Fumihiko Imamura, a professor at Tohoku University’s Disaster Control Research Centre, claims that moving towns further inland is also an option.[9] Although moving towns inland would reduce damage and casualties, damage has been done to inland prefectures (such as Saitama) as well as coastal ones. Additionally, due to Japan's nature as an island chain and large urban populations (such as the coastal Tokyo-Yokohama conglomerate), coastal cities are an inevitablility. The cost would also obviously be massive, additionally, tourism on beaches is strong in Japan.[10]

Abolishing nuclear power


A montage of Japanese people protesting against nuclear power in Japan

Removing nuclear power from Japan is also an option to prevent disasters such as the Fukushima Nuclear Disaster from happening again. Indeed, there is a strong anti-nuclear sentiment and movement in Japan; 40,000 protesters marched in Tokyo on March 10, 2013 calling on the government to reject nuclear power.[11]

In a public poll, it was found that 70% of Japanese surveyed wanted nuclear power reduced or eliminated. It also found 80% distrustful of the government's ability to properly manage nuclear safety and environmental concerns.[12] However, though anti-nuclear sentiment is strong, with the correct precautions and provision of information to the public, nuclear power can be a cleaner and more efficient power source. It is however, unclear of exactly how the government will dispose of nuclear waste.[13]

Scientific research

Better scientific research on earthquakes and tsunamis, especially within the Japanese region, is vitally necessary to prevent future disasters. Simulating earthquakes and tsunamis is an important tool for preparing  for future tsunamis, as they give scientists a virtual environment where different methods can be tested, and simulation technology has greatly improved in the last few decades. Although, tsunami propagation and maximum tsunami height can be estimated with good accuracy up to the shoreline, afterwards the simulation may not be realistic. Additionally due to the infinite number of variables the impact of the actual earthquake or tsunami may be very different from what has been simulated.[14] The research of several organisations have helped Japanese scientists better understand earthquakes and tsunamis. These organisations include Tohoku University[14] and the Tsunami Research Center, though the latter is based in the United States.[15]Scientific research is a great way to improve natural disaster awareness and helps scientists understand them to better prevent and save lives. Japan needs to continue to spend money on research, as well as better warning systems. As simulation technology continues to improve so does the realism involved, which allows scientists to test out scenarios and act on them as if they were a real tsunami.

Warning systems

Though the damage was catastrophic, loss of life was likely limited by two vital early warning technologies: a new earthquake alert system, and ocean-based tsunami warning system.

The earthquake warning system automatically issued alerts via television and cell phones shortly after the first, less harmful, shock wave was detected, providing time for many people to prepare for the more powerful shock wave that followed. It also caused many energy and industrial facilities, and transportation services to shut down by themselves. A string of detection buoys in the Pacific Ocean detected the tsunami that resulted from the earthquake, sending warnings of possible catastrophe to many different nations. Japan is continuing to invest in these systems, in the hope that, with better communication, more lives can be saved in the future.[16]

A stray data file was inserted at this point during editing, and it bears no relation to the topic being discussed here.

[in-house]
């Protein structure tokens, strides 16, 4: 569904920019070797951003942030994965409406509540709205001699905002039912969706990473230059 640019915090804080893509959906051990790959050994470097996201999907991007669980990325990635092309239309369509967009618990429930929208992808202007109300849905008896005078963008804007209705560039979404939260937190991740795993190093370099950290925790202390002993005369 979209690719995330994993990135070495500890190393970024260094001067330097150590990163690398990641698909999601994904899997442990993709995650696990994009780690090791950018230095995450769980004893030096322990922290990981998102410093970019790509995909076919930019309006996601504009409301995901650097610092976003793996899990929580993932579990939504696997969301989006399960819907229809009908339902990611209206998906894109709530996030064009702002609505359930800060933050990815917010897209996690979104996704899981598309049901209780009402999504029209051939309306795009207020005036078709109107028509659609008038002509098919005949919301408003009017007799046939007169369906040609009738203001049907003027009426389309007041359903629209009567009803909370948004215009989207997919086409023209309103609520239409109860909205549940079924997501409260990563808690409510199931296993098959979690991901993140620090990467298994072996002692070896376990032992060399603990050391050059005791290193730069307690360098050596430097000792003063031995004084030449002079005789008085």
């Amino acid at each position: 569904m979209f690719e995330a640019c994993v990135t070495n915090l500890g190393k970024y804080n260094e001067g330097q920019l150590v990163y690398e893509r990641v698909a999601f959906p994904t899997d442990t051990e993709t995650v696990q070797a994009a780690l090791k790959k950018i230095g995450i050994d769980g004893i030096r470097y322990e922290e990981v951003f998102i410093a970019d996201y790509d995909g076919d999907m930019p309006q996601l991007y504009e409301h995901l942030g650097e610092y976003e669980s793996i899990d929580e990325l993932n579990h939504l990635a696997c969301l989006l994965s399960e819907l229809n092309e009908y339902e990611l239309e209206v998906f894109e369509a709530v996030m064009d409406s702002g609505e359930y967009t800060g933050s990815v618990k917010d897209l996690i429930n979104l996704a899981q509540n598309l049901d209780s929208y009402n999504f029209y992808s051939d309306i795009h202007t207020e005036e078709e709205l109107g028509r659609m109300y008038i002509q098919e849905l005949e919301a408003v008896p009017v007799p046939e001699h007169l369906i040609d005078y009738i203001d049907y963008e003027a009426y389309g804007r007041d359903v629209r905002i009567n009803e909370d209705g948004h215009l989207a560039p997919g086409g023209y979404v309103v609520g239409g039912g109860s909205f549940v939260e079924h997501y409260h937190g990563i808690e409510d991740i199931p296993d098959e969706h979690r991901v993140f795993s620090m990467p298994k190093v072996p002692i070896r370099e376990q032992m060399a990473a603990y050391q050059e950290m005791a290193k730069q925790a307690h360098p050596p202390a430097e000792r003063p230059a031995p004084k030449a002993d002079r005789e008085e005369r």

Japan is now spending millions of (U.S.) dollars on an improved network of ocean bottom sensors and tidal gauges to better estimate when earthquakes or tsunamis will next strike.[17] They are also developing a better warning system, which is necessary after government reports found that lives were lost due to people missing both the initial warning and the later, revised follow-up warnings.[17]Warning systems are obviously a vital part to help prevent excessive damage from earthquakes and tsunamis. They help alert the general public to the disaster before it actually happens, saving hundreds of lives and keeps everyone informed and orderly. This is because as the public knows what is happening, and is clearly instructed on what to do, they are less likely to panic or make poor decisions.


External Link

A real-time video of seismic sensors


  1. 1.0 1.1 1.2 . Made in Japan: Earthquake-Proof Homes ( ASME. Retrieved 2014-08-07.
  2. 2011-03-11. Japanese Earthquake Resistance and Seismic Isolation Technologies ( Web Japan. Retrieved 2014-08-07.
  3. 3.0 3.1 . In Tsunami's Wake, Fierce Debate Over Japan's 'Great Wall' ( NPR. Retrieved 2014-08-07.
  4. 4.0 4.1 . In Japan, Seawall Offered a False Sense of Security ( The New York Times. Retrieved 2014-08-05.
  5. 2011-04-04. Protecting Japan from tsunamis ( Homeland Security News Wire. Retrieved 2014-08-07.
  7. 7.0 7.1 7.2 7.3 7.4 . Tsunami Resistant Building Construction Techniques ( Reidsteel. Retrieved 2014-08-07.
  8. 2013-11-04. Tepco Tore Down the Natural Seawall Which Would Have Protected Fukushima from the Tsunami ( Washington's Blog. Retrieved 2014-08-07.
  9. 2011-04-04. Protecting Japan from tsunamis ( Homeland Security News Wire. Retrieved 2014-08-07.
  10. 2011-12-15. Japan’s tourism industry looks forward to a bright, trouble-free 2012 ( Toronto Star. Retrieved 2014-08-07.
  11. Mari Saito . Thousands in Japan anti-nuclear protest two years after Fukushima ( Reuters. Retrieved 2014-08-07.
  12. . Japan to restart nuclear reactors despite widespread fear ( The Los Angeles Times. Retrieved 2014-08-05.
  13. . Storing Fukushima's radioactive waste ( The Japan Times. Retrieved 2014-08-07.
  14. 14.0 14.1 . Survey of 2011 Tohoku earthquake tsunami inundation and run-up - Mori - 2011 - Geophysical Research Letters ( Wiley Online Library. Retrieved 2014-08-07.
  15. . Earthquake and Tsunami Strikes Japan ( Tsunami Research Center. Retrieved 2014-08-07.
  16. Will Knight 2011-03-11. How Japan's Earthquake and Tsunami Warning Systems Work ( Retrieved 2014-08-07.
  17. 17.0 17.1 Oskin, Becky . Two Years Later: Lessons from Japan's Tohoku Earthquake ( Yahoo. Retrieved July 2014.